Acceptance Rates at US Medical Schools Prove Institutionalized Discrimination

Mark J. Perry
American Enterprise Institute
July 4, 2014


The table above (click to enlarge) is an update of one I’ve posted several times before, here’s a link to the most recent CD post on this topic from April 2013. These posts in the past have generated a lot of interest and comments, so I thought it was time to do an update now that 2013 data are available. The table displays acceptance rates to US medical schools for Asians, whites, Hispanics and blacks with various combinations of MCAT scores and GPAs for 2013, based on data from the Association of American Medical Colleges (AAMC).

For 2013, the average GPA of all students applying to medical schools was 3.54 and the average MCAT score was 28.4 (data here). The highlighted blue column in the middle of the table displays the acceptance rates of four racial groups for applicants to US medical schools with GPAs that fall in the 3.40-3.59 range containing the average GPA, and with MCAT scores in the range between 27-29 that contains the average score of 28.4. Acceptance rates for students with slightly higher and slightly lower than average GPAs and test scores are displayed in the other columns. In other words, the table displays acceptance rates by race and ethnicity for students applying to US medical schools with average academic credentials, and just slightly above and slightly below average credentials.

Here are some observations:

1. For those students applying to medical school with average GPAs (3.40 to 3.59) and average MCAT scores (27-29), black applicants were almost four times more likely to be admitted than Asian applicants (81.0% vs. 22.5%), and 2.44 times more likely than white applicants (81.0% vs. 33.2%). Likewise, Hispanic students with average GPAs and average MCAT scores were about twice as likely to be accepted to medical school compared to white applicants (64.1% vs. 33.2%), and almost three times as likely as Asian applicants (64.1% vs. 22.5%). Overall, black (81%) and Hispanic (64.1%) applicants with average GPAs (3.40 to 3.59) and average MCAT scores (27-29) were accepted to medical school at rates much higher than the average acceptance rate of 34.6% for all students with those academic credentials.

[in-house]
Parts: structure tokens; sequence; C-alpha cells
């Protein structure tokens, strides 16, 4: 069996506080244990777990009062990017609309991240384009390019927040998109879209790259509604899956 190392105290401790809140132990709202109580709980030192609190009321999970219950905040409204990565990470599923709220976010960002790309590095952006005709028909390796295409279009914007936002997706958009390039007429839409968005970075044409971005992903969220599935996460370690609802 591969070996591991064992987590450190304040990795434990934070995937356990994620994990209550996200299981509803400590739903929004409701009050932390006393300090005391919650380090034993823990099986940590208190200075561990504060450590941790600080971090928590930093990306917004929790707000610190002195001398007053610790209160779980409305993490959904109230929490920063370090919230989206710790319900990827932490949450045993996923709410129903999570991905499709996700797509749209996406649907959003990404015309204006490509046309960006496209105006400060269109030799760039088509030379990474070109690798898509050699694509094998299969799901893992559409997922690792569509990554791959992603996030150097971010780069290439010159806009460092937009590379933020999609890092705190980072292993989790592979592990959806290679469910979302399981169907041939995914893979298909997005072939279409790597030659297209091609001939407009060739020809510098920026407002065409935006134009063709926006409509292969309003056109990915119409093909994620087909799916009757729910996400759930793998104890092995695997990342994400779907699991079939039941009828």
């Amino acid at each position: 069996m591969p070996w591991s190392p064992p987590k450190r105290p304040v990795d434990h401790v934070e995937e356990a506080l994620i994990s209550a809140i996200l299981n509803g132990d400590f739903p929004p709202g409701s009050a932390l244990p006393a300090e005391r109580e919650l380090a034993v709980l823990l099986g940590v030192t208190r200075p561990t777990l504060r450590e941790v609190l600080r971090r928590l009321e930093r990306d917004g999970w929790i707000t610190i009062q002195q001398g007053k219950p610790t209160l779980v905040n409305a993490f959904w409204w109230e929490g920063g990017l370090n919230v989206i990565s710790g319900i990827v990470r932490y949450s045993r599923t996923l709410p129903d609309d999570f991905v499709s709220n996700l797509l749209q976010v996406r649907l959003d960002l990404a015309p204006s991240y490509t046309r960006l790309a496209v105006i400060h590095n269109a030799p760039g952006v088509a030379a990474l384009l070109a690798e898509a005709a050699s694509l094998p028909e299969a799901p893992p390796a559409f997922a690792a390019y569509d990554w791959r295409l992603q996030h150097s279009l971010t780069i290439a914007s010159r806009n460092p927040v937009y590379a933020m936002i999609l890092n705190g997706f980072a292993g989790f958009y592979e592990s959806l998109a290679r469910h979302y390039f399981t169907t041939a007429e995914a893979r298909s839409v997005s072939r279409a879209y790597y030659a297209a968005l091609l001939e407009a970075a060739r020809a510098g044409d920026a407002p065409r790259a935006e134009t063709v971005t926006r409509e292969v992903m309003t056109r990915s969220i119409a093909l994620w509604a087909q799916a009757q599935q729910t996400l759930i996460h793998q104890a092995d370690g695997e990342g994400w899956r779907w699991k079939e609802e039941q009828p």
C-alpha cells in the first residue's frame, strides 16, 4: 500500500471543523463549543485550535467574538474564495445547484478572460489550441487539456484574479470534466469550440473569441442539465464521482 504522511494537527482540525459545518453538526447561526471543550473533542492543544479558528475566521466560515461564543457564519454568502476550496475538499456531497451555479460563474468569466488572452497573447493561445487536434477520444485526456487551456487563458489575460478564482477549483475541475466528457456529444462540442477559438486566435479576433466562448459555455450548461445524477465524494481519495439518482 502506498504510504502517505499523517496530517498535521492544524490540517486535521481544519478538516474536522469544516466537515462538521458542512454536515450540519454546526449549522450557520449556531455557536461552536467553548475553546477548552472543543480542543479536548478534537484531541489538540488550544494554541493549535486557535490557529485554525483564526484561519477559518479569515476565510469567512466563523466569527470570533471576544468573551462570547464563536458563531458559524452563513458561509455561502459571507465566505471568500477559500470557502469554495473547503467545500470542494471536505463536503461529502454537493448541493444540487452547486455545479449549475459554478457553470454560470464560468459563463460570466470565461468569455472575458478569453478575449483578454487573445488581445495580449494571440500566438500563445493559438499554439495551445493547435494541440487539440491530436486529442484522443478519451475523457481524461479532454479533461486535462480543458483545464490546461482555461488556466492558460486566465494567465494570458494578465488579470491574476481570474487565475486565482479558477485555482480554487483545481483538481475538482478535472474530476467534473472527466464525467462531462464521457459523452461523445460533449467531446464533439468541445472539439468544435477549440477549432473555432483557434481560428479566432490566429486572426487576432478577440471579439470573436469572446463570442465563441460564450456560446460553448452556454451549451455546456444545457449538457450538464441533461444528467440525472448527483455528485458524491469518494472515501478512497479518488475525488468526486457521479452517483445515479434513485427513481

2. For students applying to medical school with slightly below average GPAs of 3.20-3.39 and slightly below average MCAT scores of 24-26 (first column in the table), black applicants were more than 8.5 times more likely to be admitted to medical school than Asians (65.8% vs. 7.7%), and 7 times more likely than whites (65.8% vs. 9.4%). Compared to the average acceptance rate of 19% for all students applying with that combination of GPA and MCAT score, black and Hispanic applicants were much more likely to be accepted, and white and Asian applicants were much less likely to be accepted to medical schools.

3. We find the same pattern for students with slightly above average academic credentials. For example, for applicants with MCAT scores of 30-32 (slightly above average) and GPAs between 3.40-3.59 (average), the acceptance rates for blacks (93.1%) and Hispanics (83.1%) were much higher than the acceptance rate for whites (49.2%) and Asians (43.7%) with those academic credentials.

Bottom Line: Like in my previous posts, I’m concluding again that 2013 medical school acceptance rates suggest that medical schools must have “affirmative discrimination” and “racial profiling” admission policies that favor blacks and Hispanics over Asian and white students, for applicants with the same academic credentials (GPA and MCAT score). Even if factors other than GPA and MCAT scores (which are probably the two most important ones) are considered for admission to medical school, wouldn’t it still be very hard to conclude that admissions policies to medical schools are completely “race-neutral” and completely free of any “racial profiling” practices that favor blacks and Hispanics?

Here’s why the issue is important: In some states like California, Washington, Florida, Texas, Oklahoma, New Hampshire, and Michigan, racial preferences in college admissions are currently prohibited by state law. For example, Proposal 2 in Michigan, which was passed into Michigan Constitutional law by a 58% margin of voters in 2006, states:

The University of Michigan, Michigan State University, Wayne State University, and any other public college or university, community college, or school district shall not discriminate against, or grant preferential treatment to, any individual or group on the basis of race, sex, color, ethnicity, or national origin in the operation of public employment, public education, or public contracting.

The AAMC doesn’t provide acceptance data by individual medical school, so we can’t conclude that any of the four medical schools at public universities in Michigan (University of Michigan, Michigan State, Wayne State and Oakland University) are practicing illegal “affirmative discrimination” or “racial profiling” in admissions, but it’s clear that Michigan state law, and the laws in several other states, expressly prohibit that practice. Based on national data, is there any conclusion other than the obvious one – that US medical schools are giving special preferences for admissions on the basis of race, at least for certain preferred minority groups (blacks and Hispanics) over non-preferred minority groups (Asians) and whites? When a black applicant with average academic credentials is almost four times more likely to be admitted to a US medical school than an equally qualified Asian applicant, what other conclusion is there?